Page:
Group foraging is common among wading birds, and the reasons why individuals forage in groups are of theoretical and practical interest. Although aggregations of foraging wading birds usually form within patches of high-quality habitat, individual wading birds can sometimes increase success by foraging near others. We investigated the hypothesis that individuals derive a benefit from foraging in groups separate from benefits due to habitat quality. We measured the capture rates of birds foraging solitarily and in groups at foraging sites and paired unused sites and used generalized linear mixed models and information-theoretic model selection to access the evidence that individuals increase their foraging success when foraging in groups. The capture rate of Great Egrets (Ardea alba) in groups was higher, supporting the hypothesis that individuals benefit from the presence of other foragers. This rate was highest in intermediate-sized groups but tapered off in larger groups, suggesting that interference competition limits success. Tricolored Herons (Egretta tricolor) showed a similar but less statistically precise pattern. Contrary to expectation, the capture rate of Snowy Egrets (E. thula) foraging alone was higher than that of those in groups. Although fish abundance was greater at used than at unused sites, and at sites with groups than at sites with individuals, we did not detect an effect of prey density on capture rate, probably because prey density was fairly high at all sites studied. Our study adds to the evidence for a direct benefit to individuals due to the presence of other foragers in aggregations.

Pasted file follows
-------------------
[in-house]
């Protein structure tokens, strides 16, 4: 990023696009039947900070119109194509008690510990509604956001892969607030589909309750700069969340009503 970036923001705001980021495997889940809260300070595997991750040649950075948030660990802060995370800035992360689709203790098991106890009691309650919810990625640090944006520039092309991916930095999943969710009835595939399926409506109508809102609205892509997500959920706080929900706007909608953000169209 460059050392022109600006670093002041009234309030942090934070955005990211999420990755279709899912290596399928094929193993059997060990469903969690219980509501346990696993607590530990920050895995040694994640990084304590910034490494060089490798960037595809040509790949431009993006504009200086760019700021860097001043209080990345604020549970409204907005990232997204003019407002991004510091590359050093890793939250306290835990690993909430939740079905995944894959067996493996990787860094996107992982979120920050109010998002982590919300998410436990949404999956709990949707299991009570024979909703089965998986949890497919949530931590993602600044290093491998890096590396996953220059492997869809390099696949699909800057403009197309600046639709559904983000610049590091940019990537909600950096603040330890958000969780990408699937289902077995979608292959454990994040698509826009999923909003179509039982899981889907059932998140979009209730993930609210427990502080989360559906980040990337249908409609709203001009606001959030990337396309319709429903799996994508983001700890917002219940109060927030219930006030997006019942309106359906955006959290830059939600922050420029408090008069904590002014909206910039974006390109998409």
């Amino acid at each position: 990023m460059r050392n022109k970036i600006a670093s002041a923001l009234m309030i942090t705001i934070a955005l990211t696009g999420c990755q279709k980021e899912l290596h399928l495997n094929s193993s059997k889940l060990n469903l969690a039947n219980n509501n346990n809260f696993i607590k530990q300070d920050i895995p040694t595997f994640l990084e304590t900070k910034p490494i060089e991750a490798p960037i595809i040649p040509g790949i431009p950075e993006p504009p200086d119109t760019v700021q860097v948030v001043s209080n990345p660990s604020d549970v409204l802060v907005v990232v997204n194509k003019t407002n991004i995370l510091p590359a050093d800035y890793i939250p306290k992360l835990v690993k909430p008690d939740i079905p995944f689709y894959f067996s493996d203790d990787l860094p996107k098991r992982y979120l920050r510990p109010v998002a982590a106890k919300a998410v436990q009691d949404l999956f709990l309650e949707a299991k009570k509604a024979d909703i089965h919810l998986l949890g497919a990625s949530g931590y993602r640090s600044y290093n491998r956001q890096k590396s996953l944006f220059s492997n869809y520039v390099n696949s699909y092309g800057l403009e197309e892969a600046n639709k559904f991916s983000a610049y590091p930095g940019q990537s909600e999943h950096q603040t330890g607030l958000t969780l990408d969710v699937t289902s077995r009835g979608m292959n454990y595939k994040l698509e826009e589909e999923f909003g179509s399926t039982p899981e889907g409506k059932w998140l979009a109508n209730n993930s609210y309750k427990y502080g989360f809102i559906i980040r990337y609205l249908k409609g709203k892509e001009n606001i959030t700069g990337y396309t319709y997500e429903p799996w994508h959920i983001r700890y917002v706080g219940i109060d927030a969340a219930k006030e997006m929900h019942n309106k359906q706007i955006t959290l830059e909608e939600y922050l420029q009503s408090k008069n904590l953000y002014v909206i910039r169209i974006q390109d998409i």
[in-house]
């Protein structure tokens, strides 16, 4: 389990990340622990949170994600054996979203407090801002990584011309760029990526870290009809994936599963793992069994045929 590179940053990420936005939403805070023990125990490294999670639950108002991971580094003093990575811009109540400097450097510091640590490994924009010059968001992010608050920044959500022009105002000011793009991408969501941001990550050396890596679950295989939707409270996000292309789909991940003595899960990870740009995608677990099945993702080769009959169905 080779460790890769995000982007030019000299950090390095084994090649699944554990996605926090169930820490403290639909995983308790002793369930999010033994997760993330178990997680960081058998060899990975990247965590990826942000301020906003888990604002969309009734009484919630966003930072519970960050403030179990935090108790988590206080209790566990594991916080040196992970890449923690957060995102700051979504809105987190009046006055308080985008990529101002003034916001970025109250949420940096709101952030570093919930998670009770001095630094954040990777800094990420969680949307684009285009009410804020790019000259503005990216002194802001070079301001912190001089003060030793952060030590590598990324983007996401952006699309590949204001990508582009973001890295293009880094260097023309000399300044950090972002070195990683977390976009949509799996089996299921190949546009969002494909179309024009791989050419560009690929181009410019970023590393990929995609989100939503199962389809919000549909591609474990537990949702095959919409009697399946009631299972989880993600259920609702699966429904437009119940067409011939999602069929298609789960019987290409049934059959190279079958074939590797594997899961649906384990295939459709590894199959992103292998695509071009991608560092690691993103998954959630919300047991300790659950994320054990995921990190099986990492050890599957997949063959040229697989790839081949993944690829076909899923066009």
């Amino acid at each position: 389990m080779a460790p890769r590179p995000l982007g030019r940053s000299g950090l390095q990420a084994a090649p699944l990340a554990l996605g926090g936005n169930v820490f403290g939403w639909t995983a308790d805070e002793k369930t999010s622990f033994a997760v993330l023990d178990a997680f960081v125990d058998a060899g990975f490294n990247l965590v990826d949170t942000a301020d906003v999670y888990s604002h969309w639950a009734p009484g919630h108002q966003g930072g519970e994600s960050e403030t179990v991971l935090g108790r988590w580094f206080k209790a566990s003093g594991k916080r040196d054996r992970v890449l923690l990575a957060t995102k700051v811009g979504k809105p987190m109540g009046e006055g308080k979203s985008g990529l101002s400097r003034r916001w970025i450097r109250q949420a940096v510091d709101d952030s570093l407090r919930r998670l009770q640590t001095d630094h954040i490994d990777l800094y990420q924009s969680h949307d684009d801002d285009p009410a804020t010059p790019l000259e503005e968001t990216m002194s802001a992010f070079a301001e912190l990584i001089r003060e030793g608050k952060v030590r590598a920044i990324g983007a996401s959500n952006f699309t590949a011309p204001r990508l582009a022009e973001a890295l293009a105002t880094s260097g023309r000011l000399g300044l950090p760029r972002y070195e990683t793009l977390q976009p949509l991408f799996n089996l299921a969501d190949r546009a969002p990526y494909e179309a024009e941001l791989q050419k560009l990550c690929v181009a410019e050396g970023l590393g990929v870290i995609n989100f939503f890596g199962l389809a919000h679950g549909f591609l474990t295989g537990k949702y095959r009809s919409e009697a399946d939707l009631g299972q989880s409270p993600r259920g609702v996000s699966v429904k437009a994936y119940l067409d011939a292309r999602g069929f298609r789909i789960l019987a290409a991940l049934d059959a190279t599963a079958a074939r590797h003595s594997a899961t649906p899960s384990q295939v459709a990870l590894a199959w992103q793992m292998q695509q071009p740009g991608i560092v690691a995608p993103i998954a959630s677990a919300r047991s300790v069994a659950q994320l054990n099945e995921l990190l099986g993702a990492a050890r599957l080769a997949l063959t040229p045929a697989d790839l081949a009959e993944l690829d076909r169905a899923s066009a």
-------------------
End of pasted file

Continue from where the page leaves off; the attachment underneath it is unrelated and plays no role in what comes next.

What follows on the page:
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Vol. 114 • No. 4